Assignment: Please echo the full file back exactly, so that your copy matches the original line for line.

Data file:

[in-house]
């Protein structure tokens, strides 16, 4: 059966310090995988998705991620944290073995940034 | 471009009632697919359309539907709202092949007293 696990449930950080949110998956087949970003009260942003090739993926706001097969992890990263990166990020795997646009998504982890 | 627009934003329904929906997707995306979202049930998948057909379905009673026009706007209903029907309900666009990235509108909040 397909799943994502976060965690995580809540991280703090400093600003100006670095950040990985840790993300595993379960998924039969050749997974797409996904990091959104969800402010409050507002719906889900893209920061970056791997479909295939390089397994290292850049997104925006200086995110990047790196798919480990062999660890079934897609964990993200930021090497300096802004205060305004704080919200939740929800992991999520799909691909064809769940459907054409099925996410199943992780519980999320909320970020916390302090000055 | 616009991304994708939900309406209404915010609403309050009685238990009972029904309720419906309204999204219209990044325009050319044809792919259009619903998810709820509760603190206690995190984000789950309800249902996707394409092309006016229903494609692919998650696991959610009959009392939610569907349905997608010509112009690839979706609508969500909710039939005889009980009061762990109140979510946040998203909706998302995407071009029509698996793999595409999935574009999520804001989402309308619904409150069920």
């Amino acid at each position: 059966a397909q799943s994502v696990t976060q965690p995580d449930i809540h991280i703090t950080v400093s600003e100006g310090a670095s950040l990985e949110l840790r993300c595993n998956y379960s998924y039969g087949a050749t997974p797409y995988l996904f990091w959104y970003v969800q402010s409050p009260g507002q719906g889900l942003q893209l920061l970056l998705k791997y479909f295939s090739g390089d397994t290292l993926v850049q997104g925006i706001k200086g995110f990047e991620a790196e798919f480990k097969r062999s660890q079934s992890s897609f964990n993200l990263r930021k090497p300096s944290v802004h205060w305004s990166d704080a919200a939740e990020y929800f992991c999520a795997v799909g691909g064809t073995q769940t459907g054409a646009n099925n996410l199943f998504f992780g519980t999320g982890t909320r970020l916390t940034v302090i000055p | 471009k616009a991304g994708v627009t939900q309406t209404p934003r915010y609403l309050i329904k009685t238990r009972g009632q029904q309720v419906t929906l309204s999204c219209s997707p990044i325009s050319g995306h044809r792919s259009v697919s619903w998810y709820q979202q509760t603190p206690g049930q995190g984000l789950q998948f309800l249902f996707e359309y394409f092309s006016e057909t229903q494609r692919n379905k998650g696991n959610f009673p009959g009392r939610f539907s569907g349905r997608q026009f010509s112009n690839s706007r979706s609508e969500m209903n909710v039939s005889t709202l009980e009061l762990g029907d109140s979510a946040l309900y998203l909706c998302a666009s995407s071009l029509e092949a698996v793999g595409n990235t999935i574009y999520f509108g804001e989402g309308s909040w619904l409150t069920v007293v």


[in-house]
């Protein structure tokens, strides 16, 4: 059966310090995988998705991620944290073995940034 | 471009009632697919359309539907709202092949007293 696990449930950080949110998956087949970003009260942003090739993926706001097969992890990263990166990020795997646009998504982890 | 627009934003329904929906997707995306979202049930998948057909379905009673026009706007209903029907309900666009990235509108909040 397909799943994502976060965690995580809540991280703090400093600003100006670095950040990985840790993300595993379960998924039969050749997974797409996904990091959104969800402010409050507002719906889900893209920061970056791997479909295939390089397994290292850049997104925006200086995110990047790196798919480990062999660890079934897609964990993200930021090497300096802004205060305004704080919200939740929800992991999520799909691909064809769940459907054409099925996410199943992780519980999320909320970020916390302090000055 | 616009991304994708939900309406209404915010609403309050009685238990009972029904309720419906309204999204219209990044325009050319044809792919259009619903998810709820509760603190206690995190984000789950309800249902996707394409092309006016229903494609692919998650696991959610009959009392939610569907349905997608010509112009690839979706609508969500909710039939005889009980009061762990109140979510946040998203909706998302995407071009029509698996793999595409999935574009999520804001989402309308619904409150069920």
């Amino acid at each position: 059966a397909q799943s994502v696990t976060q965690p995580d449930i809540h991280i703090t950080v400093s600003e100006g310090a670095s950040l990985e949110l840790r993300c595993n998956y379960s998924y039969g087949a050749t997974p797409y995988l996904f990091w959104y970003v969800q402010s409050p009260g507002q719906g889900l942003q893209l920061l970056l998705k791997y479909f295939s090739g390089d397994t290292l993926v850049q997104g925006i706001k200086g995110f990047e991620a790196e798919f480990k097969r062999s660890q079934s992890s897609f964990n993200l990263r930021k090497p300096s944290v802004h205060w305004s990166d704080a919200a939740e990020y929800f992991c999520a795997v799909g691909g064809t073995q769940t459907g054409a646009n099925n996410l199943f998504f992780g519980t999320g982890t909320r970020l916390t940034v302090i000055p | 471009k616009a991304g994708v627009t939900q309406t209404p934003r915010y609403l309050i329904k009685t238990r009972g009632q029904q309720v419906t929906l309204s999204c219209s997707p990044i325009s050319g995306h044809r792919s259009v697919s619903w998810y709820q979202q509760t603190p206690g049930q995190g984000l789950q998948f309800l249902f996707e359309y394409f092309s006016e057909t229903q494609r692919n379905k998650g696991n959610f009673p009959g009392r939610f539907s569907g349905r997608q026009f010509s112009n690839s706007r979706s609508e969500m209903n909710v039939s005889t709202l009980e009061l762990g029907d109140s979510a946040l309900y998203l909706c998302a666009s995407s071009l029509e092949a698996v793999g595409n990235t999935i574009y999520f509108g804001e989402g309308s909040w619904l409150t069920v007293v």